Catholics comprise roughly one-quarter of the electorate in the US. They tend to live in states that cast the highest number of electoral votes in presidential elections and as such, are one of the most sought after group of voters in America.
However, to make matters difficult for pollsters and politicians seeking their votes, the “Catholic vote” is probably the best example of a swing vote of any identifiable group in the United States. So, while cultivating the Catholic vote has become a top priority of both the Democratic and Republican parties, there is no monolithic Catholic vote, and there never has been.
One of the many misconceptions about Catholics is that they vote as their bishops would like them to. Although reproductive health issues are not a primary concern to Catholic voters, the bishops have consistently claimed otherwise. Polls, including those available through www.catholicvote.net, show that the majority of Catholics disagree with the bishops about the morality and availability of contraception and family planning, emergency contraception, stem cell research and abortion. In fact, on these and many other issues, Catholics tend to mirror the electorate at large.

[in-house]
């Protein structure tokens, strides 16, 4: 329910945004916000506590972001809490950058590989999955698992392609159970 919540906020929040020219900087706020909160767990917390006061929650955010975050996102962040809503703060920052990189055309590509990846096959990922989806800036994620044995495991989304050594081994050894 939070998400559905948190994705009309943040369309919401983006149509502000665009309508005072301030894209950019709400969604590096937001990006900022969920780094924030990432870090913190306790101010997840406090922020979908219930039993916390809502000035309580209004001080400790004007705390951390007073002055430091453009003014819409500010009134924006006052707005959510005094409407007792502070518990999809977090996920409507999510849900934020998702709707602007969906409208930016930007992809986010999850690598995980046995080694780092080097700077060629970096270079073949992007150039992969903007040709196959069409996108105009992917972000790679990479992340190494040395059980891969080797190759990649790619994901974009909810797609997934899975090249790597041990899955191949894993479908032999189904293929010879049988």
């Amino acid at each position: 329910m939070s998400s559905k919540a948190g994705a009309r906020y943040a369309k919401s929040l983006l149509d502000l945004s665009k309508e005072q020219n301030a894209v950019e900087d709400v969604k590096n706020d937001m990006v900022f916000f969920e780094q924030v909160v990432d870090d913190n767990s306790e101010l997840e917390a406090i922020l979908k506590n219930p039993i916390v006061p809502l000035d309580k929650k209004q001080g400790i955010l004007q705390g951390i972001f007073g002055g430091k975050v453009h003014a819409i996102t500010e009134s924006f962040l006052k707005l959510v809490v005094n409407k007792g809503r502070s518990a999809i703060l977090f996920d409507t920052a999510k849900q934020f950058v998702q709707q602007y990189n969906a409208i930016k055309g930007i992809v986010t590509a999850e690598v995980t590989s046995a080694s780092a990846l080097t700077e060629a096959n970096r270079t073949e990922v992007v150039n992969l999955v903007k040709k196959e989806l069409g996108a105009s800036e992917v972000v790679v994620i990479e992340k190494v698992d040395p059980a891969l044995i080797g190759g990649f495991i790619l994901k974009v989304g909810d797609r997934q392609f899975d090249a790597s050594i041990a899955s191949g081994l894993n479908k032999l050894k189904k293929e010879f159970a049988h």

The current furor over whether prochoice Catholic politicians may receive communion is but one facet of the constant struggle between lay Catholics and their bishops, the teachings of the church and the reality of Catholics’ daily lives, and the separation between church and state.
The materials on this website are meant to help lay Catholics, policy makers, the media and interested passers-by steer their way through point and counterpoint. Please contact us if you have any questions or thoughts.
|© 2004 Catholics For A Free Choice|